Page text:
When it comes to processors, with your budget the e6600 is clearly the way to go. Best bang for the buck by miles. The cheapskate option is to get either a e4320 or e6320 and clock the hell out of them. But I'd go with the e6600 (and clock the hell out of that).

I'd also recomend the Noctua NH-U12F 120mm for CPU cooling. Efficient and quiet. I'll be getting one of those myself soon. It's bloody huge though, so if you consider it, make sure it fits on the motherboard and in the case. (it does fit on the board I mentioned)

#8
Cantousent

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Just a head's up: AMD are releasing their next CPU design (Barcelona) late this summer. Personally, I'd wait for them to release that before deciding on a new rig right now. Who knows, it might give Core 2 Duo (Conroe) a run for its money.


Yeah. I don't tend to do computer builds before year's end, so I don't have any problems being patient until the end of summer.

#9
metadigital

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It's only June.

Water-cooled cards are false economy. (They don't cool the Video RAM, for a start.) If you want to get a water cooled PC, get one ... either yourself or a custom build will ensure that all the performance bits get cooled, either by air or water (e.g. spot fans and Corsair's heat-spreader technology for their RAM).

Specifics: the DirectX10 performance seems to be dependent on the hardware architecture of the cards, so (surprise!) nVidia and ATi have different results for their cards again. ATi is not good with Need for Speed, for example.

Motherboards: you can either opt for a good, fast relatively cheap motherboard, or one that is more expensive and doesn't have any performance benefit EXCEPT that it implements technology that hasn't been adopted yet (but will be in the next few months). In other words, depending on the upgrade strategy, you either buy a cheap mobo and CPU, or an expensive mobo and CPU that you can upgrade later (without upgrading the mobo).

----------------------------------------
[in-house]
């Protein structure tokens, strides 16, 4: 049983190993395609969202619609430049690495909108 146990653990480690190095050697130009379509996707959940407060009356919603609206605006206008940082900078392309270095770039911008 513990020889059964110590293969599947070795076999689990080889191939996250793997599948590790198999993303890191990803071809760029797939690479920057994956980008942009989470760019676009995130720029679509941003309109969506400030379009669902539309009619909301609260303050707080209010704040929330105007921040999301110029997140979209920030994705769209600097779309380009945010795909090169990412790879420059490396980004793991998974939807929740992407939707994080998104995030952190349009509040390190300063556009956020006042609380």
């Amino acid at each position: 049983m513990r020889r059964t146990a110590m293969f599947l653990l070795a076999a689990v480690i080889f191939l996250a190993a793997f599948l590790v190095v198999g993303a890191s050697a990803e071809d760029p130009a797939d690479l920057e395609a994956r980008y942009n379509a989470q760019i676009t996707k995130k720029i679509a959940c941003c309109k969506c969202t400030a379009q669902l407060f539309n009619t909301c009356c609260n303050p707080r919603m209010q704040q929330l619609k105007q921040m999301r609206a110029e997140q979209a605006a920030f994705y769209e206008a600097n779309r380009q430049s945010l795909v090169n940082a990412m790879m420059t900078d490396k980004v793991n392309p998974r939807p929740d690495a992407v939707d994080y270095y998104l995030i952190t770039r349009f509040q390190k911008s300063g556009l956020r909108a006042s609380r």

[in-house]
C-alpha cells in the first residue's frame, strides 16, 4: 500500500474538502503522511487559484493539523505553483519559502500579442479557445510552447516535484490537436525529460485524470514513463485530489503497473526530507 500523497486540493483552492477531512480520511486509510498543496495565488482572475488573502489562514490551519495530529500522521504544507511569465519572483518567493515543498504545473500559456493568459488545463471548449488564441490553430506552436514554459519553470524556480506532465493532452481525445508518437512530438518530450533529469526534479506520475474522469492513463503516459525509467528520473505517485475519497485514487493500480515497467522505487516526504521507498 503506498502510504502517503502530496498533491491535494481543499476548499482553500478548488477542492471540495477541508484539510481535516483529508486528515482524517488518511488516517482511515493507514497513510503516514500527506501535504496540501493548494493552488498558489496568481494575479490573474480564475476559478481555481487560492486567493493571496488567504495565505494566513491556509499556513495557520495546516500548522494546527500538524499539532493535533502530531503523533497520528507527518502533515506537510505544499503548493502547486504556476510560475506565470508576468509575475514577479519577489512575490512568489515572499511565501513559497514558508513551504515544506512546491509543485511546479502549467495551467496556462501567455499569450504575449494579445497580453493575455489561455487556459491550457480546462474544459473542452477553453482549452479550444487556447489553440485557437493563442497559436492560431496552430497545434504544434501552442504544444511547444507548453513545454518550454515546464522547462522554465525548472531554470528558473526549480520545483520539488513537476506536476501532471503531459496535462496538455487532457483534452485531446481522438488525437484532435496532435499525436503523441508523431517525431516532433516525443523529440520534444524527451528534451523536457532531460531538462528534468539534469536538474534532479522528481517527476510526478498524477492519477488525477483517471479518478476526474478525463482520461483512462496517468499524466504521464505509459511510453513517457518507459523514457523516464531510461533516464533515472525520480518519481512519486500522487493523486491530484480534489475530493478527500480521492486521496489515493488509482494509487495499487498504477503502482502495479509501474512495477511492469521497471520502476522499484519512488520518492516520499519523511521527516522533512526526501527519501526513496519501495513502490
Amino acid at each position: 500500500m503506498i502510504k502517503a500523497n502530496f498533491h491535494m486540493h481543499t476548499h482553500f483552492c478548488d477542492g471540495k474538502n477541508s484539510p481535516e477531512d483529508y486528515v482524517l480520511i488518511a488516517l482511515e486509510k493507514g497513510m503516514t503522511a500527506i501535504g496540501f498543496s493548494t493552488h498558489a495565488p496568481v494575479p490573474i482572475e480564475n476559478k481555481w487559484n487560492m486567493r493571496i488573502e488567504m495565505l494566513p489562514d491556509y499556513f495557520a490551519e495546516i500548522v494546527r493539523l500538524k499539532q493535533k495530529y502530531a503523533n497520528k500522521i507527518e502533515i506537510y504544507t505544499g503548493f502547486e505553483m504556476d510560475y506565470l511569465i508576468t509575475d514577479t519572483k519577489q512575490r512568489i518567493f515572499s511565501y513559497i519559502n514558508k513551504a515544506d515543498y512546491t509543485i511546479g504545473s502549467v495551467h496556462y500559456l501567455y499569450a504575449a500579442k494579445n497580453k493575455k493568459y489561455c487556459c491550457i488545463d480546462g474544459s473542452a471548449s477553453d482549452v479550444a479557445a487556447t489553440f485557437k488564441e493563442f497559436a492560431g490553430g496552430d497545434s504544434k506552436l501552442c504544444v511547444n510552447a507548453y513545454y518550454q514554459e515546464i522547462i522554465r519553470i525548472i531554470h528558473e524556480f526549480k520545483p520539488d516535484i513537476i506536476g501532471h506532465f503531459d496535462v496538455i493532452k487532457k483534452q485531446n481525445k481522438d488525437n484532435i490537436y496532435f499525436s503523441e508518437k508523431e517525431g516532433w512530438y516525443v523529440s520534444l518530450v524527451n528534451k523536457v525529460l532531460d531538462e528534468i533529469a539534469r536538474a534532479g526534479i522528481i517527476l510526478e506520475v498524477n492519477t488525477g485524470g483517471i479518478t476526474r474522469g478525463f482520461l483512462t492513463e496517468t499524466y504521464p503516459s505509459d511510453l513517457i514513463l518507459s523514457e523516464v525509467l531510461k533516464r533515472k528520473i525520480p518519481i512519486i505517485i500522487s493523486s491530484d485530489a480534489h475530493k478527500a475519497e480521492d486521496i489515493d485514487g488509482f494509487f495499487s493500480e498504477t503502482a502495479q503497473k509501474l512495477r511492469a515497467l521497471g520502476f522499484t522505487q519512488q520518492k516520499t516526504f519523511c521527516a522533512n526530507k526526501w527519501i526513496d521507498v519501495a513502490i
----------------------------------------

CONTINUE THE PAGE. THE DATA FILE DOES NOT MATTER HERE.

The next round of CPU technology isn't due for a couple of months, and the latest Core 2 Duo is dirt cheap and easy to overclock A LOT.

specifics shortly

#10
Cantousent

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I knew you guys would pull through for me. You know how I like to take my time on this stuff, so waiting a few months won't bother me.

#11
Joseph Bulock

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It is also rumored that the Intel quad cores are getting a massive price cut on July 22nd. I'm personally waiting for that to build my new rig.

#12
Gfted1

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Ive got a stupid question regarding quad cores. How do they work? Meaning, currently there are hardly any application that will take advantage of a dual core much less a quad core so whats the benefit of a quad? Is it really like paired dual cores so it seems to software to be dual core, just much faster?

#13
metadigital

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Software needs to be written with multicore optimisation in mind ... and more of that is being written all the time.

#14
Wistrik